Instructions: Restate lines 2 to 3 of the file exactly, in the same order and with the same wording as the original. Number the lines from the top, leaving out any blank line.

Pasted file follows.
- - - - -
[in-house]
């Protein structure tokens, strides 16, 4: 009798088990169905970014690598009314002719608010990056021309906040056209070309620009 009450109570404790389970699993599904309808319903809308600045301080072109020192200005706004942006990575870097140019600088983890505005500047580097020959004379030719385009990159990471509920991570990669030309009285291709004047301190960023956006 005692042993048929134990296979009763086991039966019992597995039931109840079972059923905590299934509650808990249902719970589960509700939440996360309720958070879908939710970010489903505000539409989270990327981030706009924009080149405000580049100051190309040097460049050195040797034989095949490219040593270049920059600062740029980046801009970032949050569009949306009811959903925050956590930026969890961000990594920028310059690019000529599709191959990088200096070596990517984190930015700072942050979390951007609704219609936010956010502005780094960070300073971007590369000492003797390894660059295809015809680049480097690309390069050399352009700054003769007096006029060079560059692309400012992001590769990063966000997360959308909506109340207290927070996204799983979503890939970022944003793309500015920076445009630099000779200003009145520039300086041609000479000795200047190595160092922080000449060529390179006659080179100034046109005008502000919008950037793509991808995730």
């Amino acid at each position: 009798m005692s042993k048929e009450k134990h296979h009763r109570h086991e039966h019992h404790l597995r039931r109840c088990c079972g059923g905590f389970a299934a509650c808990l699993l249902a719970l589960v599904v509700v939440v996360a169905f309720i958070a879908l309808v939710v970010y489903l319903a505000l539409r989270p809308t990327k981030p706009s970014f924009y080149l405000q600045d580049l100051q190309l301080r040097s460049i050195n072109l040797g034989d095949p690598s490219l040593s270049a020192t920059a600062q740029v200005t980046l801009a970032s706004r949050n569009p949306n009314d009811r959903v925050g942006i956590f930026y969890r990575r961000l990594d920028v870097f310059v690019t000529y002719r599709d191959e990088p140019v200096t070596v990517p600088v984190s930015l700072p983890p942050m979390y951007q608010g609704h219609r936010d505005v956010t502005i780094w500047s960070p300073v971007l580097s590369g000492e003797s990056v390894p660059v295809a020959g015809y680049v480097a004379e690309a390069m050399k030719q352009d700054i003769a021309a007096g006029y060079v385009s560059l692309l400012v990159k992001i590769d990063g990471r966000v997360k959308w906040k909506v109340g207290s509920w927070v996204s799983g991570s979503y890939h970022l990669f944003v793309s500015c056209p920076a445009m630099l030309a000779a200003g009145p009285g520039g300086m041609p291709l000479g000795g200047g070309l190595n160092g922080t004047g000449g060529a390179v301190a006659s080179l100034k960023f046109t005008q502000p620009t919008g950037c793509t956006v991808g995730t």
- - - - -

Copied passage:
């Protein structure tokens, strides 16, 4: 009798088990169905970014690598009314002719608010990056021309906040056209070309620009 009450109570404790389970699993599904309808319903809308600045301080072109020192200005706004942006990575870097140019600088983890505005500047580097020959004379030719385009990159990471509920991570990669030309009285291709004047301190960023956006 005692042993048929134990296979009763086991039966019992597995039931109840079972059923905590299934509650808990249902719970589960509700939440996360309720958070879908939710970010489903505000539409989270990327981030706009924009080149405000580049100051190309040097460049050195040797034989095949490219040593270049920059600062740029980046801009970032949050569009949306009811959903925050956590930026969890961000990594920028310059690019000529599709191959990088200096070596990517984190930015700072942050979390951007609704219609936010956010502005780094960070300073971007590369000492003797390894660059295809015809680049480097690309390069050399352009700054003769007096006029060079560059692309400012992001590769990063966000997360959308909506109340207290927070996204799983979503890939970022944003793309500015920076445009630099000779200003009145520039300086041609000479000795200047190595160092922080000449060529390179006659080179100034046109005008502000919008950037793509991808995730």
């Amino acid at each position: 009798m005692s042993k048929e009450k134990h296979h009763r109570h086991e039966h019992h404790l597995r039931r109840c088990c079972g059923g905590f389970a299934a509650c808990l699993l249902a719970l589960v599904v509700v939440v996360a169905f309720i958070a879908l309808v939710v970010y489903l319903a505000l539409r989270p809308t990327k981030p706009s970014f924009y080149l405000q600045d580049l100051q190309l301080r040097s460049i050195n072109l040797g034989d095949p690598s490219l040593s270049a020192t920059a600062q740029v200005t980046l801009a970032s706004r949050n569009p949306n009314d009811r959903v925050g942006i956590f930026y969890r990575r961000l990594d920028v870097f310059v690019t000529y002719r599709d191959e990088p140019v200096t070596v990517p600088v984190s930015l700072p983890p942050m979390y951007q608010g609704h219609r936010d505005v956010t502005i780094w500047s960070p300073v971007l580097s590369g000492e003797s990056v390894p660059v295809a020959g015809y680049v480097a004379e690309a390069m050399k030719q352009d700054i003769a021309a007096g006029y060079v385009s560059l692309l400012v990159k992001i590769d990063g990471r966000v997360k959308w906040k909506v109340g207290s509920w927070v996204s799983g991570s979503y890939h970022l990669f944003v793309s500015c056209p920076a445009m630099l030309a000779a200003g009145p009285g520039g300086m041609p291709l000479g000795g200047g070309l190595n160092g922080t004047g000449g060529a390179v301190a006659s080179l100034k960023f046109t005008q502000p620009t919008g950037c793509t956006v991808g995730t």